Indians manager Francona misses MLB game for tests on heart condition


Cleveland Indians manager Terry Francona was not in the dugout for Tuesday's game against the San Diego Padres as he underwent heart tests.

Francona missed the MLB game because he was undergoing tests at Cleveland Clinic to find a solution for the 58-year-old's heart condition.

He has been wearing a heart monitor since June 26, but Tuesday's tests were simply follow-ups and not the result of a setback.

"Tito was actually at the ballpark today," Indians' president of baseball operations Chris Antonetti told reporters at Progressive Field prior to Tuesday's game.

"He did his normal routine. He actually swam in the pool for a little while today. He felt fine, but he's now back at the Clinic to get some additional testing. There were no episodes today. It was just, again, in this effort of the doctors trying to narrow down exactly what's causing his symptoms, so he'll get some follow-up tests."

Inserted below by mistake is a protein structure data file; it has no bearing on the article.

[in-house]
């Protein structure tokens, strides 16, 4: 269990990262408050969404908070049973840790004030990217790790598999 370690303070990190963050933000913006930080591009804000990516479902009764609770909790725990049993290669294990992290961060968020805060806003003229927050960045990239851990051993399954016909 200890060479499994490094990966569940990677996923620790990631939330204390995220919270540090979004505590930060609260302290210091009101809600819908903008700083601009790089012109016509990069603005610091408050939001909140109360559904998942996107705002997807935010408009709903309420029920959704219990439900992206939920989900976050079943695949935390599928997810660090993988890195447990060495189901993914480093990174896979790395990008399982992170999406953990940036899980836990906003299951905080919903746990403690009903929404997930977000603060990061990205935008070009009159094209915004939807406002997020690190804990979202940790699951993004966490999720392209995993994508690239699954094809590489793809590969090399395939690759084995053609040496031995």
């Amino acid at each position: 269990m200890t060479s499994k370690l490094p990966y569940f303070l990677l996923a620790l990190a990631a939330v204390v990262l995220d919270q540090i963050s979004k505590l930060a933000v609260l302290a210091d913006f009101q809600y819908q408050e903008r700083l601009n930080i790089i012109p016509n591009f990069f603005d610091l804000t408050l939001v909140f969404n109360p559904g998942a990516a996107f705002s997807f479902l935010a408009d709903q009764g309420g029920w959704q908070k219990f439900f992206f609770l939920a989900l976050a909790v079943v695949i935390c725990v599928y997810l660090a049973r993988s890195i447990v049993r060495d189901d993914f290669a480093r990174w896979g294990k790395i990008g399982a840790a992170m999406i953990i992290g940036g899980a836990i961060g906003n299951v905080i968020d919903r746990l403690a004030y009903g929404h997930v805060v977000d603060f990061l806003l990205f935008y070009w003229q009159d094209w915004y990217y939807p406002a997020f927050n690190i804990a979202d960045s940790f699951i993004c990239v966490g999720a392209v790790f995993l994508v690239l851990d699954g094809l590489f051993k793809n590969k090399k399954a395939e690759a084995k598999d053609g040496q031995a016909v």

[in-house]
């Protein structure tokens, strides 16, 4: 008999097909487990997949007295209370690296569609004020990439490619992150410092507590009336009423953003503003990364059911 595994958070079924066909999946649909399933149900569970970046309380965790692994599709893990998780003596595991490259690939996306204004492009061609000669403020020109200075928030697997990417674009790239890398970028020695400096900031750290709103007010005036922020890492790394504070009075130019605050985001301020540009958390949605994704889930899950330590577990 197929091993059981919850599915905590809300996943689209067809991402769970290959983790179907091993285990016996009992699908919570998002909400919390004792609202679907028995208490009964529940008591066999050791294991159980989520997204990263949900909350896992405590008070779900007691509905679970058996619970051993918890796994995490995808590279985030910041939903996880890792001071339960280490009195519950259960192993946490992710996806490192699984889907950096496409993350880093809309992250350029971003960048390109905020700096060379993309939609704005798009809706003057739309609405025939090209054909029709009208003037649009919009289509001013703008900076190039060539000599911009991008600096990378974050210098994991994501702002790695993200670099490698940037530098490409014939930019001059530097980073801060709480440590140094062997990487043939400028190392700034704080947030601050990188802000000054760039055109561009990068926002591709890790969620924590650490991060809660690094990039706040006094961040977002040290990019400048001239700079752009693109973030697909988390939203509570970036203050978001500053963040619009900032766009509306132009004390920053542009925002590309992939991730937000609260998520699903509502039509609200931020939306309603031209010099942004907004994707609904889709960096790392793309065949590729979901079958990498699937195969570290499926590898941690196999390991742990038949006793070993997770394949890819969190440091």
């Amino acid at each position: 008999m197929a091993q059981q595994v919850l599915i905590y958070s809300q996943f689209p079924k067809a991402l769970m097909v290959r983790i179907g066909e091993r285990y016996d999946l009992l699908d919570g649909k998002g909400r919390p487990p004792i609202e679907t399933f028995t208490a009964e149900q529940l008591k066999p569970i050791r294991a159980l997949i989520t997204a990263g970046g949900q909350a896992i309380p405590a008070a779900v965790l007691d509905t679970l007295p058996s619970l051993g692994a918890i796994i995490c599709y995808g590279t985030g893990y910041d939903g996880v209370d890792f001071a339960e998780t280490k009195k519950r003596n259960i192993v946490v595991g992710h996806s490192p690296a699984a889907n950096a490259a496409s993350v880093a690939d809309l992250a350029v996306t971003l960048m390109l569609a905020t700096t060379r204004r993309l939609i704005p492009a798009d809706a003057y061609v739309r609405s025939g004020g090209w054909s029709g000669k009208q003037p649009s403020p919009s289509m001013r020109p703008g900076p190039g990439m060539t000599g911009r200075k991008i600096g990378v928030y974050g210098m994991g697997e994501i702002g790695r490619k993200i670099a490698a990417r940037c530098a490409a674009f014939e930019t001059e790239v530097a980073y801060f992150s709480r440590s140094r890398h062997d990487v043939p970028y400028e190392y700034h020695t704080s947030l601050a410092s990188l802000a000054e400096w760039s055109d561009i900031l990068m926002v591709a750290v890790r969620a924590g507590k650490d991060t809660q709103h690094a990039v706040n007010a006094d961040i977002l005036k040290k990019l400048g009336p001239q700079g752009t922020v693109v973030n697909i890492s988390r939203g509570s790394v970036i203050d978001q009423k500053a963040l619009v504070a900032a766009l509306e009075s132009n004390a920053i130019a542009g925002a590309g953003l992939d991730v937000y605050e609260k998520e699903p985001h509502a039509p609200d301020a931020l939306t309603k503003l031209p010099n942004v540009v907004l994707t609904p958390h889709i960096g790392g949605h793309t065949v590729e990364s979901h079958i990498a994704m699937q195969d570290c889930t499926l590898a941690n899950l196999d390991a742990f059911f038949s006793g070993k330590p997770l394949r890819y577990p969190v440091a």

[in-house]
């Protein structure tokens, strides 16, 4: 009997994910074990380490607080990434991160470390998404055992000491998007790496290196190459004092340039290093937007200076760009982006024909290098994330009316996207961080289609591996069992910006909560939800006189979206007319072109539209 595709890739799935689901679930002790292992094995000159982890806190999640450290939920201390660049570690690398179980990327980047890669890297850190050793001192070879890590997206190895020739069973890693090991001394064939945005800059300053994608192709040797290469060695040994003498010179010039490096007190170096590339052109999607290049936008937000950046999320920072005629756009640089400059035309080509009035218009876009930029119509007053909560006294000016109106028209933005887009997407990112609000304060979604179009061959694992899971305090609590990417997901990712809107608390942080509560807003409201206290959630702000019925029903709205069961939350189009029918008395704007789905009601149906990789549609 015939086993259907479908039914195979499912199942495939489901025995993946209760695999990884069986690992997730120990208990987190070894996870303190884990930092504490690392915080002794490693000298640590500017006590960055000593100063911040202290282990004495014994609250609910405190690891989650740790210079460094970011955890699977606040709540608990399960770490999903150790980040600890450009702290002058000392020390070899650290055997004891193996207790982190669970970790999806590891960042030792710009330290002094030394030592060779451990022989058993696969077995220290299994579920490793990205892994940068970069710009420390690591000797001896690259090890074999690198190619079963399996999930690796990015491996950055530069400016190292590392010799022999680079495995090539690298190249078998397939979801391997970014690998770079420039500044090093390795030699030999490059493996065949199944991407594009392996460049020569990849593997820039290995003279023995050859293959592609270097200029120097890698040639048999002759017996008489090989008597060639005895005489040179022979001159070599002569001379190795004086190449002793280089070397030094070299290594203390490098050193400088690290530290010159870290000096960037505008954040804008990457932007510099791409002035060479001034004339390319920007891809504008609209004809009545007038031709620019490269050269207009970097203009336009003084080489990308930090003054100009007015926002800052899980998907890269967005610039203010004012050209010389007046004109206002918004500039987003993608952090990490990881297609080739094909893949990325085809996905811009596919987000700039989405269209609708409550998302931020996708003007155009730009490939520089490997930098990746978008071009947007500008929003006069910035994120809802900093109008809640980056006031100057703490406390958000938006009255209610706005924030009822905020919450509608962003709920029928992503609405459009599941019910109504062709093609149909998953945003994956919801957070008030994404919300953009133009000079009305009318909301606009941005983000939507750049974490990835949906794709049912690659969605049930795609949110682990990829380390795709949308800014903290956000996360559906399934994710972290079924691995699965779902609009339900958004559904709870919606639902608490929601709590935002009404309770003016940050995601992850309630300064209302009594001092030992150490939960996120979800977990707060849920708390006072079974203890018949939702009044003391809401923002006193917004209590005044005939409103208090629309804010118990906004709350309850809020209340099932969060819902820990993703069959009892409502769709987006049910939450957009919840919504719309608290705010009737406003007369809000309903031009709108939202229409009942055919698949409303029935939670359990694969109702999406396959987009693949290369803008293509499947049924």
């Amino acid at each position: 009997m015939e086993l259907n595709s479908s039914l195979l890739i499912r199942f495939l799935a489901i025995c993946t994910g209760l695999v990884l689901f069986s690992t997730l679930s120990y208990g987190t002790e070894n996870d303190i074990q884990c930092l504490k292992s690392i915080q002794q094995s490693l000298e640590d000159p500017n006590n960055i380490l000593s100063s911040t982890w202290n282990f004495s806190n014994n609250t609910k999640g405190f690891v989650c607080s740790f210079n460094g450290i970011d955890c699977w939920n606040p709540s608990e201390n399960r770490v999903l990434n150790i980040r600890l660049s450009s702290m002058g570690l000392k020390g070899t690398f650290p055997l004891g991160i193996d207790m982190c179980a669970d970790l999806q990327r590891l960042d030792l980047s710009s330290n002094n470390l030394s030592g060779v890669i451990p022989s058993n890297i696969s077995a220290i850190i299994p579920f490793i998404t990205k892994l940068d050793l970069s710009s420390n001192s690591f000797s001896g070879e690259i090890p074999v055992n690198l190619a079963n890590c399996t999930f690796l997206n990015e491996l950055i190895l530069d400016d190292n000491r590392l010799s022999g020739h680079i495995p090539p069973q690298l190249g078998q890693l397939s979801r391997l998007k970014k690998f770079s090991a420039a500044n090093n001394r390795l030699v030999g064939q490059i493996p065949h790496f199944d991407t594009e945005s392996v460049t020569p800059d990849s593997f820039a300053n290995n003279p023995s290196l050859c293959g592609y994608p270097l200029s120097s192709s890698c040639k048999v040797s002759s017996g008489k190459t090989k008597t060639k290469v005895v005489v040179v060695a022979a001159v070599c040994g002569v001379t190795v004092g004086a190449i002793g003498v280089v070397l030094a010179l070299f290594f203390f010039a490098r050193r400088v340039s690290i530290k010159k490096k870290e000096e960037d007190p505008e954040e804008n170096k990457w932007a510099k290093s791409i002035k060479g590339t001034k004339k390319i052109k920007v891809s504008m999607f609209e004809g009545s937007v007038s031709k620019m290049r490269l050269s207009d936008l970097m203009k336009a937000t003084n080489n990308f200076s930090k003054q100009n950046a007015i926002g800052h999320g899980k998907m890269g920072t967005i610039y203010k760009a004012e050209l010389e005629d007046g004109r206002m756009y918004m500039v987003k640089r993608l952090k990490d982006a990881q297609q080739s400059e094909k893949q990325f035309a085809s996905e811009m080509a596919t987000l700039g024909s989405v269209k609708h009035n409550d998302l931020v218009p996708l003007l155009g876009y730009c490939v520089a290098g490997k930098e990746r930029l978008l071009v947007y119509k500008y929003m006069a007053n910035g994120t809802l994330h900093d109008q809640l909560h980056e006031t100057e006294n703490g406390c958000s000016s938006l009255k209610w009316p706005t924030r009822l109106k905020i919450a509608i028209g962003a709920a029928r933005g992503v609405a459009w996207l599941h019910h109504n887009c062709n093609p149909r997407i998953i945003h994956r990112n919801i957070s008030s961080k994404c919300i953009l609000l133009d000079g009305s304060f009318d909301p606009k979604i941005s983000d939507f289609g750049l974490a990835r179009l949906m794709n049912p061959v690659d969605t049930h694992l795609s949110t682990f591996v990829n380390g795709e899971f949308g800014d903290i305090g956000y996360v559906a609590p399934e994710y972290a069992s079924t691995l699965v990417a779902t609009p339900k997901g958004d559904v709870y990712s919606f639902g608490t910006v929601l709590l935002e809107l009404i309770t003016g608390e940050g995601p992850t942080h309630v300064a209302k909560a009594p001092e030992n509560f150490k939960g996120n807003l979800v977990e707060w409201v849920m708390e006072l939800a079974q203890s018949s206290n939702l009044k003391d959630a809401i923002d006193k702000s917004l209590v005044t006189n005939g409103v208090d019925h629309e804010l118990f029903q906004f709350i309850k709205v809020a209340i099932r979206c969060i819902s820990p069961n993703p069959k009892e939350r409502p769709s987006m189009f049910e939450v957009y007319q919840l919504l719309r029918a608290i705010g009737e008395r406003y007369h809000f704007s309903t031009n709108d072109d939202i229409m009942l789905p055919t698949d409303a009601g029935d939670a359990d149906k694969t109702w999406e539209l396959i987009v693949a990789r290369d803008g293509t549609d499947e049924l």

Francona was hospitalised on June 13 following a game against the Los Angeles Dodgers and underwent several tests, but was released a few hour later and returned to the dugout the next day.

He left a win over the Texas Rangers on June 26, but was "fine" following a check-up at the hospital. 

Antonetti said Francona should still be able to manage the American League (AL) All-Star team in Miami next week.

"We'll continue to allow the great doctors that are caring for him to guide that process," Antonetti said.

"As I've continued to tell Tito, the most important thing is his health and that we focus mostly on that. If that means he has to spend a day or two away from the ballpark, then that's what he needs to do."